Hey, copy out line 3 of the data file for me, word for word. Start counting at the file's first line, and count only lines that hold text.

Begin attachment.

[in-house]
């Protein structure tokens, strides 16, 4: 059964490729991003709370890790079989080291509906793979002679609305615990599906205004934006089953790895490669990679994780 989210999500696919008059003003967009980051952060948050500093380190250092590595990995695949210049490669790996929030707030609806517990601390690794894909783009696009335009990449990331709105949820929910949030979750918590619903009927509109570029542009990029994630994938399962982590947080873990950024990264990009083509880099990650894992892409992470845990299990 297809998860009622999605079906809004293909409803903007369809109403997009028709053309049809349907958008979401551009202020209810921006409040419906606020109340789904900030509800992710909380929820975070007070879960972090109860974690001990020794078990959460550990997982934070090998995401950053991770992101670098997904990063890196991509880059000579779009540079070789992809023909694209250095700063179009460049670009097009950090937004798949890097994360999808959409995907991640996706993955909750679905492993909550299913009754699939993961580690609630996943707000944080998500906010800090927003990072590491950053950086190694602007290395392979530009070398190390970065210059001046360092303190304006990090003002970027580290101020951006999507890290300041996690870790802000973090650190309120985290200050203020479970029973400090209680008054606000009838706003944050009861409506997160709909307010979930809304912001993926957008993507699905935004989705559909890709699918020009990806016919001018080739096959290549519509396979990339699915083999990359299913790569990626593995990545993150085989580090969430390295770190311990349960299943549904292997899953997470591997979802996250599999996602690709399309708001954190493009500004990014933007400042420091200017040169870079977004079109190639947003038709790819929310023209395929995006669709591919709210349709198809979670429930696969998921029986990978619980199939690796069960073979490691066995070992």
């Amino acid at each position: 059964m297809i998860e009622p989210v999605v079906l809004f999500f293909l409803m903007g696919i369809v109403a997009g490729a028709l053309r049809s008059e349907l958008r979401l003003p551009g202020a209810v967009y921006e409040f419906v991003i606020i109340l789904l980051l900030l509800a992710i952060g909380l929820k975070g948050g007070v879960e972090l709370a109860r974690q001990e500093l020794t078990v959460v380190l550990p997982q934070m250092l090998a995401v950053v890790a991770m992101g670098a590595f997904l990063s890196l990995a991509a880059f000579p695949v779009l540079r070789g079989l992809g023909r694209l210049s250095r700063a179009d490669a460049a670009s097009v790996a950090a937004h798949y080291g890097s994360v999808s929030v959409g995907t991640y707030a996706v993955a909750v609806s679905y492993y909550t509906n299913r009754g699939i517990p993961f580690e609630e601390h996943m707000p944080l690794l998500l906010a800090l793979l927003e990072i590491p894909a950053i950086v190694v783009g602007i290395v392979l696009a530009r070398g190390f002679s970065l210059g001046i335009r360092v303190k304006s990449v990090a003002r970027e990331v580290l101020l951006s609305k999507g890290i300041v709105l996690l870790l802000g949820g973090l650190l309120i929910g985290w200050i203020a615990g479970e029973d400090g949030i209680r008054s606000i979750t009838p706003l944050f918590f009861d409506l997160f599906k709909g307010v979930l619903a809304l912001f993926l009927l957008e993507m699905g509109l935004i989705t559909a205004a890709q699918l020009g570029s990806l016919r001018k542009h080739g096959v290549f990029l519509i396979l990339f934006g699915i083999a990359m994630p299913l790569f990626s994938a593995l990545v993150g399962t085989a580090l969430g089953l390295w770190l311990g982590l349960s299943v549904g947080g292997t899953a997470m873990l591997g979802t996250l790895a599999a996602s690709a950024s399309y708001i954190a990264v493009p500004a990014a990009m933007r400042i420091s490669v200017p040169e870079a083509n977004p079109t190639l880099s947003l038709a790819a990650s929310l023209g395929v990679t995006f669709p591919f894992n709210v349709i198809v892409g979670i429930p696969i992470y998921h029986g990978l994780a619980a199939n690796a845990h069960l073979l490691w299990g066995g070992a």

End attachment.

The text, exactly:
């Amino acid at each position: 059964m297809i998860e009622p989210v999605v079906l809004f999500f293909l409803m903007g696919i369809v109403a997009g490729a028709l053309r049809s008059e349907l958008r979401l003003p551009g202020a209810v967009y921006e409040f419906v991003i606020i109340l789904l980051l900030l509800a992710i952060g909380l929820k975070g948050g007070v879960e972090l709370a109860r974690q001990e500093l020794t078990v959460v380190l550990p997982q934070m250092l090998a995401v950053v890790a991770m992101g670098a590595f997904l990063s890196l990995a991509a880059f000579p695949v779009l540079r070789g079989l992809g023909r694209l210049s250095r700063a179009d490669a460049a670009s097009v790996a950090a937004h798949y080291g890097s994360v999808s929030v959409g995907t991640y707030a996706v993955a909750v609806s679905y492993y909550t509906n299913r009754g699939i517990p993961f580690e609630e601390h996943m707000p944080l690794l998500l906010a800090l793979l927003e990072i590491p894909a950053i950086v190694v783009g602007i290395v392979l696009a530009r070398g190390f002679s970065l210059g001046i335009r360092v303190k304006s990449v990090a003002r970027e990331v580290l101020l951006s609305k999507g890290i300041v709105l996690l870790l802000g949820g973090l650190l309120i929910g985290w200050i203020a615990g479970e029973d400090g949030i209680r008054s606000i979750t009838p706003l944050f918590f009861d409506l997160f599906k709909g307010v979930l619903a809304l912001f993926l009927l957008e993507m699905g509109l935004i989705t559909a205004a890709q699918l020009g570029s990806l016919r001018k542009h080739g096959v290549f990029l519509i396979l990339f934006g699915i083999a990359m994630p299913l790569f990626s994938a593995l990545v993150g399962t085989a580090l969430g089953l390295w770190l311990g982590l349960s299943v549904g947080g292997t899953a997470m873990l591997g979802t996250l790895a599999a996602s690709a950024s399309y708001i954190a990264v493009p500004a990014a990009m933007r400042i420091s490669v200017p040169e870079a083509n977004p079109t190639l880099s947003l038709a790819a990650s929310l023209g395929v990679t995006f669709p591919f894992n709210v349709i198809v892409g979670i429930p696969i992470y998921h029986g990978l994780a619980a199939n690796a845990h069960l073979l490691w299990g066995g070992a």